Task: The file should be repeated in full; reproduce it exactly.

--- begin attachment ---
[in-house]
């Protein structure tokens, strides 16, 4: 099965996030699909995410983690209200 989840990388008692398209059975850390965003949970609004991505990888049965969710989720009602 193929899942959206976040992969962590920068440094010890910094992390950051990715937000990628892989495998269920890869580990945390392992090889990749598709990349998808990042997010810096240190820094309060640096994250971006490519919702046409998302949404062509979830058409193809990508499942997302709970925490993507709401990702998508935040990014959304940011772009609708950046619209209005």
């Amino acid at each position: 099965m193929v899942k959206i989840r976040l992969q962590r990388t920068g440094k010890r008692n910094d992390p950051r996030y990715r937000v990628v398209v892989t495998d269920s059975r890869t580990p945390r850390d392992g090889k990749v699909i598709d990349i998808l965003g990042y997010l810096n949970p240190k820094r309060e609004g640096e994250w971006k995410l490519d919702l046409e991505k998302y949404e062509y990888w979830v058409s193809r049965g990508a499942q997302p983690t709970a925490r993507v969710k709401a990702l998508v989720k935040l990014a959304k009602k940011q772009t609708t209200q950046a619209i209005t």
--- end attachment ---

[in-house]
């Protein structure tokens, strides 16, 4: 099965996030699909995410983690209200 989840990388008692398209059975850390965003949970609004991505990888049965969710989720009602 193929899942959206976040992969962590920068440094010890910094992390950051990715937000990628892989495998269920890869580990945390392992090889990749598709990349998808990042997010810096240190820094309060640096994250971006490519919702046409998302949404062509979830058409193809990508499942997302709970925490993507709401990702998508935040990014959304940011772009609708950046619209209005």
């Amino acid at each position: 099965m193929v899942k959206i989840r976040l992969q962590r990388t920068g440094k010890r008692n910094d992390p950051r996030y990715r937000v990628v398209v892989t495998d269920s059975r890869t580990p945390r850390d392992g090889k990749v699909i598709d990349i998808l965003g990042y997010l810096n949970p240190k820094r309060e609004g640096e994250w971006k995410l490519d919702l046409e991505k998302y949404e062509y990888w979830v058409s193809r049965g990508a499942q997302p983690t709970a925490r993507v969710k709401a990702l998508v989720k935040l990014a959304k009602k940011q772009t609708t209200q950046a619209i209005t």